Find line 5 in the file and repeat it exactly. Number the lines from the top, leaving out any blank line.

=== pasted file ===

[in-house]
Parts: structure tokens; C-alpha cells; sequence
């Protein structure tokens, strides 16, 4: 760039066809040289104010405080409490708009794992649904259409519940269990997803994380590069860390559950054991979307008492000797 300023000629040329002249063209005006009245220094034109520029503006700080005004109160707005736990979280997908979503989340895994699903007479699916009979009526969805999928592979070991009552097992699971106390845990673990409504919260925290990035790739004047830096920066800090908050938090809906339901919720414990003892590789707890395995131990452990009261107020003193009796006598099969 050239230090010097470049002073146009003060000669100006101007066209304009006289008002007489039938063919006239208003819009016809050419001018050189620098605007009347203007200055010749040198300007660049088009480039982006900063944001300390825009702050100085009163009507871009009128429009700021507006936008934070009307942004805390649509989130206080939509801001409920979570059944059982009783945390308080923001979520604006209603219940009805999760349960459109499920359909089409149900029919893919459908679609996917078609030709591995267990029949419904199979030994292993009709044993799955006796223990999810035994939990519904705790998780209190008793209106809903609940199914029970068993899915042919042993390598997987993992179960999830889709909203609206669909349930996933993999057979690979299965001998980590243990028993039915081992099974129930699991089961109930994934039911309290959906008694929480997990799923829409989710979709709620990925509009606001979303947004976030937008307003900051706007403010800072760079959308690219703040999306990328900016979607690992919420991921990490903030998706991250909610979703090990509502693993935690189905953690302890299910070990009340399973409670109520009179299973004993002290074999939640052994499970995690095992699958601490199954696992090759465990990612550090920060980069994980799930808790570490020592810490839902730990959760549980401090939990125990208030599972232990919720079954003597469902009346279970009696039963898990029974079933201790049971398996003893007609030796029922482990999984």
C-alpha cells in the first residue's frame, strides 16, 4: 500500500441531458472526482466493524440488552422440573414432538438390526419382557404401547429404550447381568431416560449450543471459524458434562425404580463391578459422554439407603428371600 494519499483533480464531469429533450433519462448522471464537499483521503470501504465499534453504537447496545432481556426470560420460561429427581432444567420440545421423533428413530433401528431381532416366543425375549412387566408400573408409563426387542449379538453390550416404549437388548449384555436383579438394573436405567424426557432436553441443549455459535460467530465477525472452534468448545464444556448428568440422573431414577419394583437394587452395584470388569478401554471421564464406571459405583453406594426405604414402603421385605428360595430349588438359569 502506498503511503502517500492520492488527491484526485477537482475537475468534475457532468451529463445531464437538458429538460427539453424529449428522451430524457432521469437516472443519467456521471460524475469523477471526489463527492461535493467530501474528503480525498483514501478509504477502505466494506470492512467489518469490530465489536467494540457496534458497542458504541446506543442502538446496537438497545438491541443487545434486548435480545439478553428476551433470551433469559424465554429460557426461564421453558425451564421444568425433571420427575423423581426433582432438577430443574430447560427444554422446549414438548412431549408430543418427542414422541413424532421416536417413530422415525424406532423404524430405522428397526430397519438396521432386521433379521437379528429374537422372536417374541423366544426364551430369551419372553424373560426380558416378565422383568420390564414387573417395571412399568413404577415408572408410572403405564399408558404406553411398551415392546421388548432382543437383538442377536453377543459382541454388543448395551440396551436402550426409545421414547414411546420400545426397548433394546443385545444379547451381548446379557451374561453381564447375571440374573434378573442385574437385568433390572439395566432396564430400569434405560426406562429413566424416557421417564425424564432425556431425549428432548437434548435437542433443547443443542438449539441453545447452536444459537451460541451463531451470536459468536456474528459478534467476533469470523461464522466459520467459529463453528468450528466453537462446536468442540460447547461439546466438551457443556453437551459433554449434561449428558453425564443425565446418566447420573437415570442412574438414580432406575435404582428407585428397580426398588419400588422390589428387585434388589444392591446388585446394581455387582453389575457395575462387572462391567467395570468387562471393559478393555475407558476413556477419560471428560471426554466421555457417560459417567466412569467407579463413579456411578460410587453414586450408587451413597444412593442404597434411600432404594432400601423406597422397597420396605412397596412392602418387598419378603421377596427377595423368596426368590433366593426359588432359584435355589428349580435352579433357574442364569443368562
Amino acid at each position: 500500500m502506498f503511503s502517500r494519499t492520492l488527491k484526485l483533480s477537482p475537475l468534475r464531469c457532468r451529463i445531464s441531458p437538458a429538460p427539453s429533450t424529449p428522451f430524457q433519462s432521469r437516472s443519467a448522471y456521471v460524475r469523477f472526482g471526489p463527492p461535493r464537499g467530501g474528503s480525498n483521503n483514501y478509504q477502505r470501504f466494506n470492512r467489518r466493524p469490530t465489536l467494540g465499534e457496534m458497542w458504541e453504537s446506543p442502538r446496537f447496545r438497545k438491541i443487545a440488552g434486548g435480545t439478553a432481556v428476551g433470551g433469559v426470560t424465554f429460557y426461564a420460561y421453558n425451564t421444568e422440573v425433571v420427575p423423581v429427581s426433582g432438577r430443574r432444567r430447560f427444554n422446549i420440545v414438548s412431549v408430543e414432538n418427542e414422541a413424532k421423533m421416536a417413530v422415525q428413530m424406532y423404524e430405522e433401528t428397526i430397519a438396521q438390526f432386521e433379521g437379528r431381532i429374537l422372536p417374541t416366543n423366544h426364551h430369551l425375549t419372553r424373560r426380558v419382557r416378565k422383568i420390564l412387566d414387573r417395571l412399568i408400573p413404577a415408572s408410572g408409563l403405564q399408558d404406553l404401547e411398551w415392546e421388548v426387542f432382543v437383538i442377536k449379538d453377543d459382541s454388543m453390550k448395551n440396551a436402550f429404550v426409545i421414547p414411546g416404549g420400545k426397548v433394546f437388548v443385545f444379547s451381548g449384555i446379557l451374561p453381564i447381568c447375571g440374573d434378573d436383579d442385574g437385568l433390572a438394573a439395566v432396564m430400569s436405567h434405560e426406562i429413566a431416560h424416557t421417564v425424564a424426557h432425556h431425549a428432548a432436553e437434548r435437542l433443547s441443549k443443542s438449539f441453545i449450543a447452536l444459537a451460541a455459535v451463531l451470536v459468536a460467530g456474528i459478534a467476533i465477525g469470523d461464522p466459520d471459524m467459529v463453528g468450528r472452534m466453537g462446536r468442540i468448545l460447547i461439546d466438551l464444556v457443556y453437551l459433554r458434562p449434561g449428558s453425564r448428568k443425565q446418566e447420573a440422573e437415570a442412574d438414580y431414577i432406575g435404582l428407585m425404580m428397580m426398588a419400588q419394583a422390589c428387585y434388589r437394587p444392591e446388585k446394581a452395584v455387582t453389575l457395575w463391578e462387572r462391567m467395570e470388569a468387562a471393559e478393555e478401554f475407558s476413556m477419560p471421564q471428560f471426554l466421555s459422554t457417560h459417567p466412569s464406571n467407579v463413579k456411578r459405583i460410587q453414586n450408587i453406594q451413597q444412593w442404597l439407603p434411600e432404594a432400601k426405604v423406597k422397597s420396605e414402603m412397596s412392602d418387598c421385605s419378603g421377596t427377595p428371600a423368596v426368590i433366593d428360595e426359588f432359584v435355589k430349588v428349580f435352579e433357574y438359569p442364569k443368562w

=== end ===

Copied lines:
Amino acid at each position: 500500500m502506498f503511503s502517500r494519499t492520492l488527491k484526485l483533480s477537482p475537475l468534475r464531469c457532468r451529463i445531464s441531458p437538458a429538460p427539453s429533450t424529449p428522451f430524457q433519462s432521469r437516472s443519467a448522471y456521471v460524475r469523477f472526482g471526489p463527492p461535493r464537499g467530501g474528503s480525498n483521503n483514501y478509504q477502505r470501504f466494506n470492512r467489518r466493524p469490530t465489536l467494540g465499534e457496534m458497542w458504541e453504537s446506543p442502538r446496537f447496545r438497545k438491541i443487545a440488552g434486548g435480545t439478553a432481556v428476551g433470551g433469559v426470560t424465554f429460557y426461564a420460561y421453558n425451564t421444568e422440573v425433571v420427575p423423581v429427581s426433582g432438577r430443574r432444567r430447560f427444554n422446549i420440545v414438548s412431549v408430543e414432538n418427542e414422541a413424532k421423533m421416536a417413530v422415525q428413530m424406532y423404524e430405522e433401528t428397526i430397519a438396521q438390526f432386521e433379521g437379528r431381532i429374537l422372536p417374541t416366543n423366544h426364551h430369551l425375549t419372553r424373560r426380558v419382557r416378565k422383568i420390564l412387566d414387573r417395571l412399568i408400573p413404577a415408572s408410572g408409563l403405564q399408558d404406553l404401547e411398551w415392546e421388548v426387542f432382543v437383538i442377536k449379538d453377543d459382541s454388543m453390550k448395551n440396551a436402550f429404550v426409545i421414547p414411546g416404549g420400545k426397548v433394546f437388548v443385545f444379547s451381548g449384555i446379557l451374561p453381564i447381568c447375571g440374573d434378573d436383579d442385574g437385568l433390572a438394573a439395566v432396564m430400569s436405567h434405560e426406562i429413566a431416560h424416557t421417564v425424564a424426557h432425556h431425549a428432548a432436553e437434548r435437542l433443547s441443549k443443542s438449539f441453545i449450543a447452536l444459537a451460541a455459535v451463531l451470536v459468536a460467530g456474528i459478534a467476533i465477525g469470523d461464522p466459520d471459524m467459529v463453528g468450528r472452534m466453537g462446536r468442540i468448545l460447547i461439546d466438551l464444556v457443556y453437551l459433554r458434562p449434561g449428558s453425564r448428568k443425565q446418566e447420573a440422573e437415570a442412574d438414580y431414577i432406575g435404582l428407585m425404580m428397580m426398588a419400588q419394583a422390589c428387585y434388589r437394587p444392591e446388585k446394581a452395584v455387582t453389575l457395575w463391578e462387572r462391567m467395570e470388569a468387562a471393559e478393555e478401554f475407558s476413556m477419560p471421564q471428560f471426554l466421555s459422554t457417560h459417567p466412569s464406571n467407579v463413579k456411578r459405583i460410587q453414586n450408587i453406594q451413597q444412593w442404597l439407603p434411600e432404594a432400601k426405604v423406597k422397597s420396605e414402603m412397596s412392602d418387598c421385605s419378603g421377596t427377595p428371600a423368596v426368590i433366593d428360595e426359588f432359584v435355589k430349588v428349580f435352579e433357574y438359569p442364569k443368562w